(I have to admit I am writing this partly for the title, and the post will be riddled with cow idioms. I’m not apologising. I’m also inviting Zoe Cormack, who’s far more of an expert than me on cattle in South Sudan, to comment?)
The news that there are more cows per person in South Sudan than anywhere else in the world has created a bit of a fuss today, not just because a lot of people are looking desperately for where the other 88% of lost government revenue could come from post-oil shutdown. These figures – despite being based on the heavily disputed 2010 census, which many think massively underestimated the South Sudan population – have re-ignited a very long-standing financial interest in cows.
The idea of making money out of South Sudan’s cows is hardly new; colonial officials talked about the same thing in the 1930s through to the 1950s until the cows came home (I warned you, you know). Everyone knows that cows in South Sudan are really expensive – prices depend on local markets, but many hundreds of dollars. Surely that’s why they get stolen?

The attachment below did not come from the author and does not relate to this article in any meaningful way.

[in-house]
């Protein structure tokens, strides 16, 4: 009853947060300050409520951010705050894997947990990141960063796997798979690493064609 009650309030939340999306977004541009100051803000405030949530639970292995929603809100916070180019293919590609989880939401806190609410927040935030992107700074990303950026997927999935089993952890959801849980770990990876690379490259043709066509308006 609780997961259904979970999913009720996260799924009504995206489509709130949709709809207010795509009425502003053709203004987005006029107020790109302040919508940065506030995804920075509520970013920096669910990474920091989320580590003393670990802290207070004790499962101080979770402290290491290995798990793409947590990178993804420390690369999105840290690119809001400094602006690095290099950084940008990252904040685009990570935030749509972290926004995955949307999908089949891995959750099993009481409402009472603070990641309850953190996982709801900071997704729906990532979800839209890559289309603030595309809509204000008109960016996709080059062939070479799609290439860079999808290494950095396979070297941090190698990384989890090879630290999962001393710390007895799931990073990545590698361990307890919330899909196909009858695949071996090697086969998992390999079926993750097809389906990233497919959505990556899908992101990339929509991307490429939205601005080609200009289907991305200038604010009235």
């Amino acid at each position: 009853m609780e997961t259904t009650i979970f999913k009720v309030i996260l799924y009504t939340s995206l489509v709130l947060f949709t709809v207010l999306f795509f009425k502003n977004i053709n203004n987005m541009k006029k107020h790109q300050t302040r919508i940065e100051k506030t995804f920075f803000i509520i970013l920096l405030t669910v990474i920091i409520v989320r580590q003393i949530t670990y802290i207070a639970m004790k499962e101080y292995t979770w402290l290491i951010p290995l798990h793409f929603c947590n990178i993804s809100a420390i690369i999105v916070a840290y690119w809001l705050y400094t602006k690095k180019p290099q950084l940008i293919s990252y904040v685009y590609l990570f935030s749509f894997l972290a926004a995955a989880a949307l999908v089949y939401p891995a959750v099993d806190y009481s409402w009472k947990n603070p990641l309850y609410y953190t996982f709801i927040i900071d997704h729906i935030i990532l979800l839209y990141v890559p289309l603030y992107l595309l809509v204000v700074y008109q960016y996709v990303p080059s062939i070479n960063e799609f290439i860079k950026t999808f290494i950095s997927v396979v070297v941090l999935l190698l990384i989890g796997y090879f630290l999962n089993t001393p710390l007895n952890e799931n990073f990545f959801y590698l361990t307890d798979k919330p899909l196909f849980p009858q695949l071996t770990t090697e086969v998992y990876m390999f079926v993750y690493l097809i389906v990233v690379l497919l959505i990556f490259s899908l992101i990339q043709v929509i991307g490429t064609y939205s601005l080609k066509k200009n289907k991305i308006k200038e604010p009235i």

The problem is, though, that this isn’t the ‘backwards traditionalist cow-worshipping cultures’ versus ‘progressive drugs-based meat- and milk-market capitalism’. These cows aren’t milch cows, they’re not designed for intense production and neither is their general environment. The constant demonisation of ‘traditional cultures’ as being unenlightened about the financial possibilities of their herds – as if they just don’t realise what they’ve got – is a sacred cow in international media and comment, as well as a common line from the Southern government which should know better. These are often highly mobile and informed societies which use cows as a complex method of social security among much else. Just as British officials tried in vain to cross-breed Southern cattle with fancy beef cows, the idea of flogging off the skinny socially-important cattle for immediate financial profit makes no sense.
As Sharon Hutchinson said, cows are part of the solution; however, they’re not an immediate financial solution.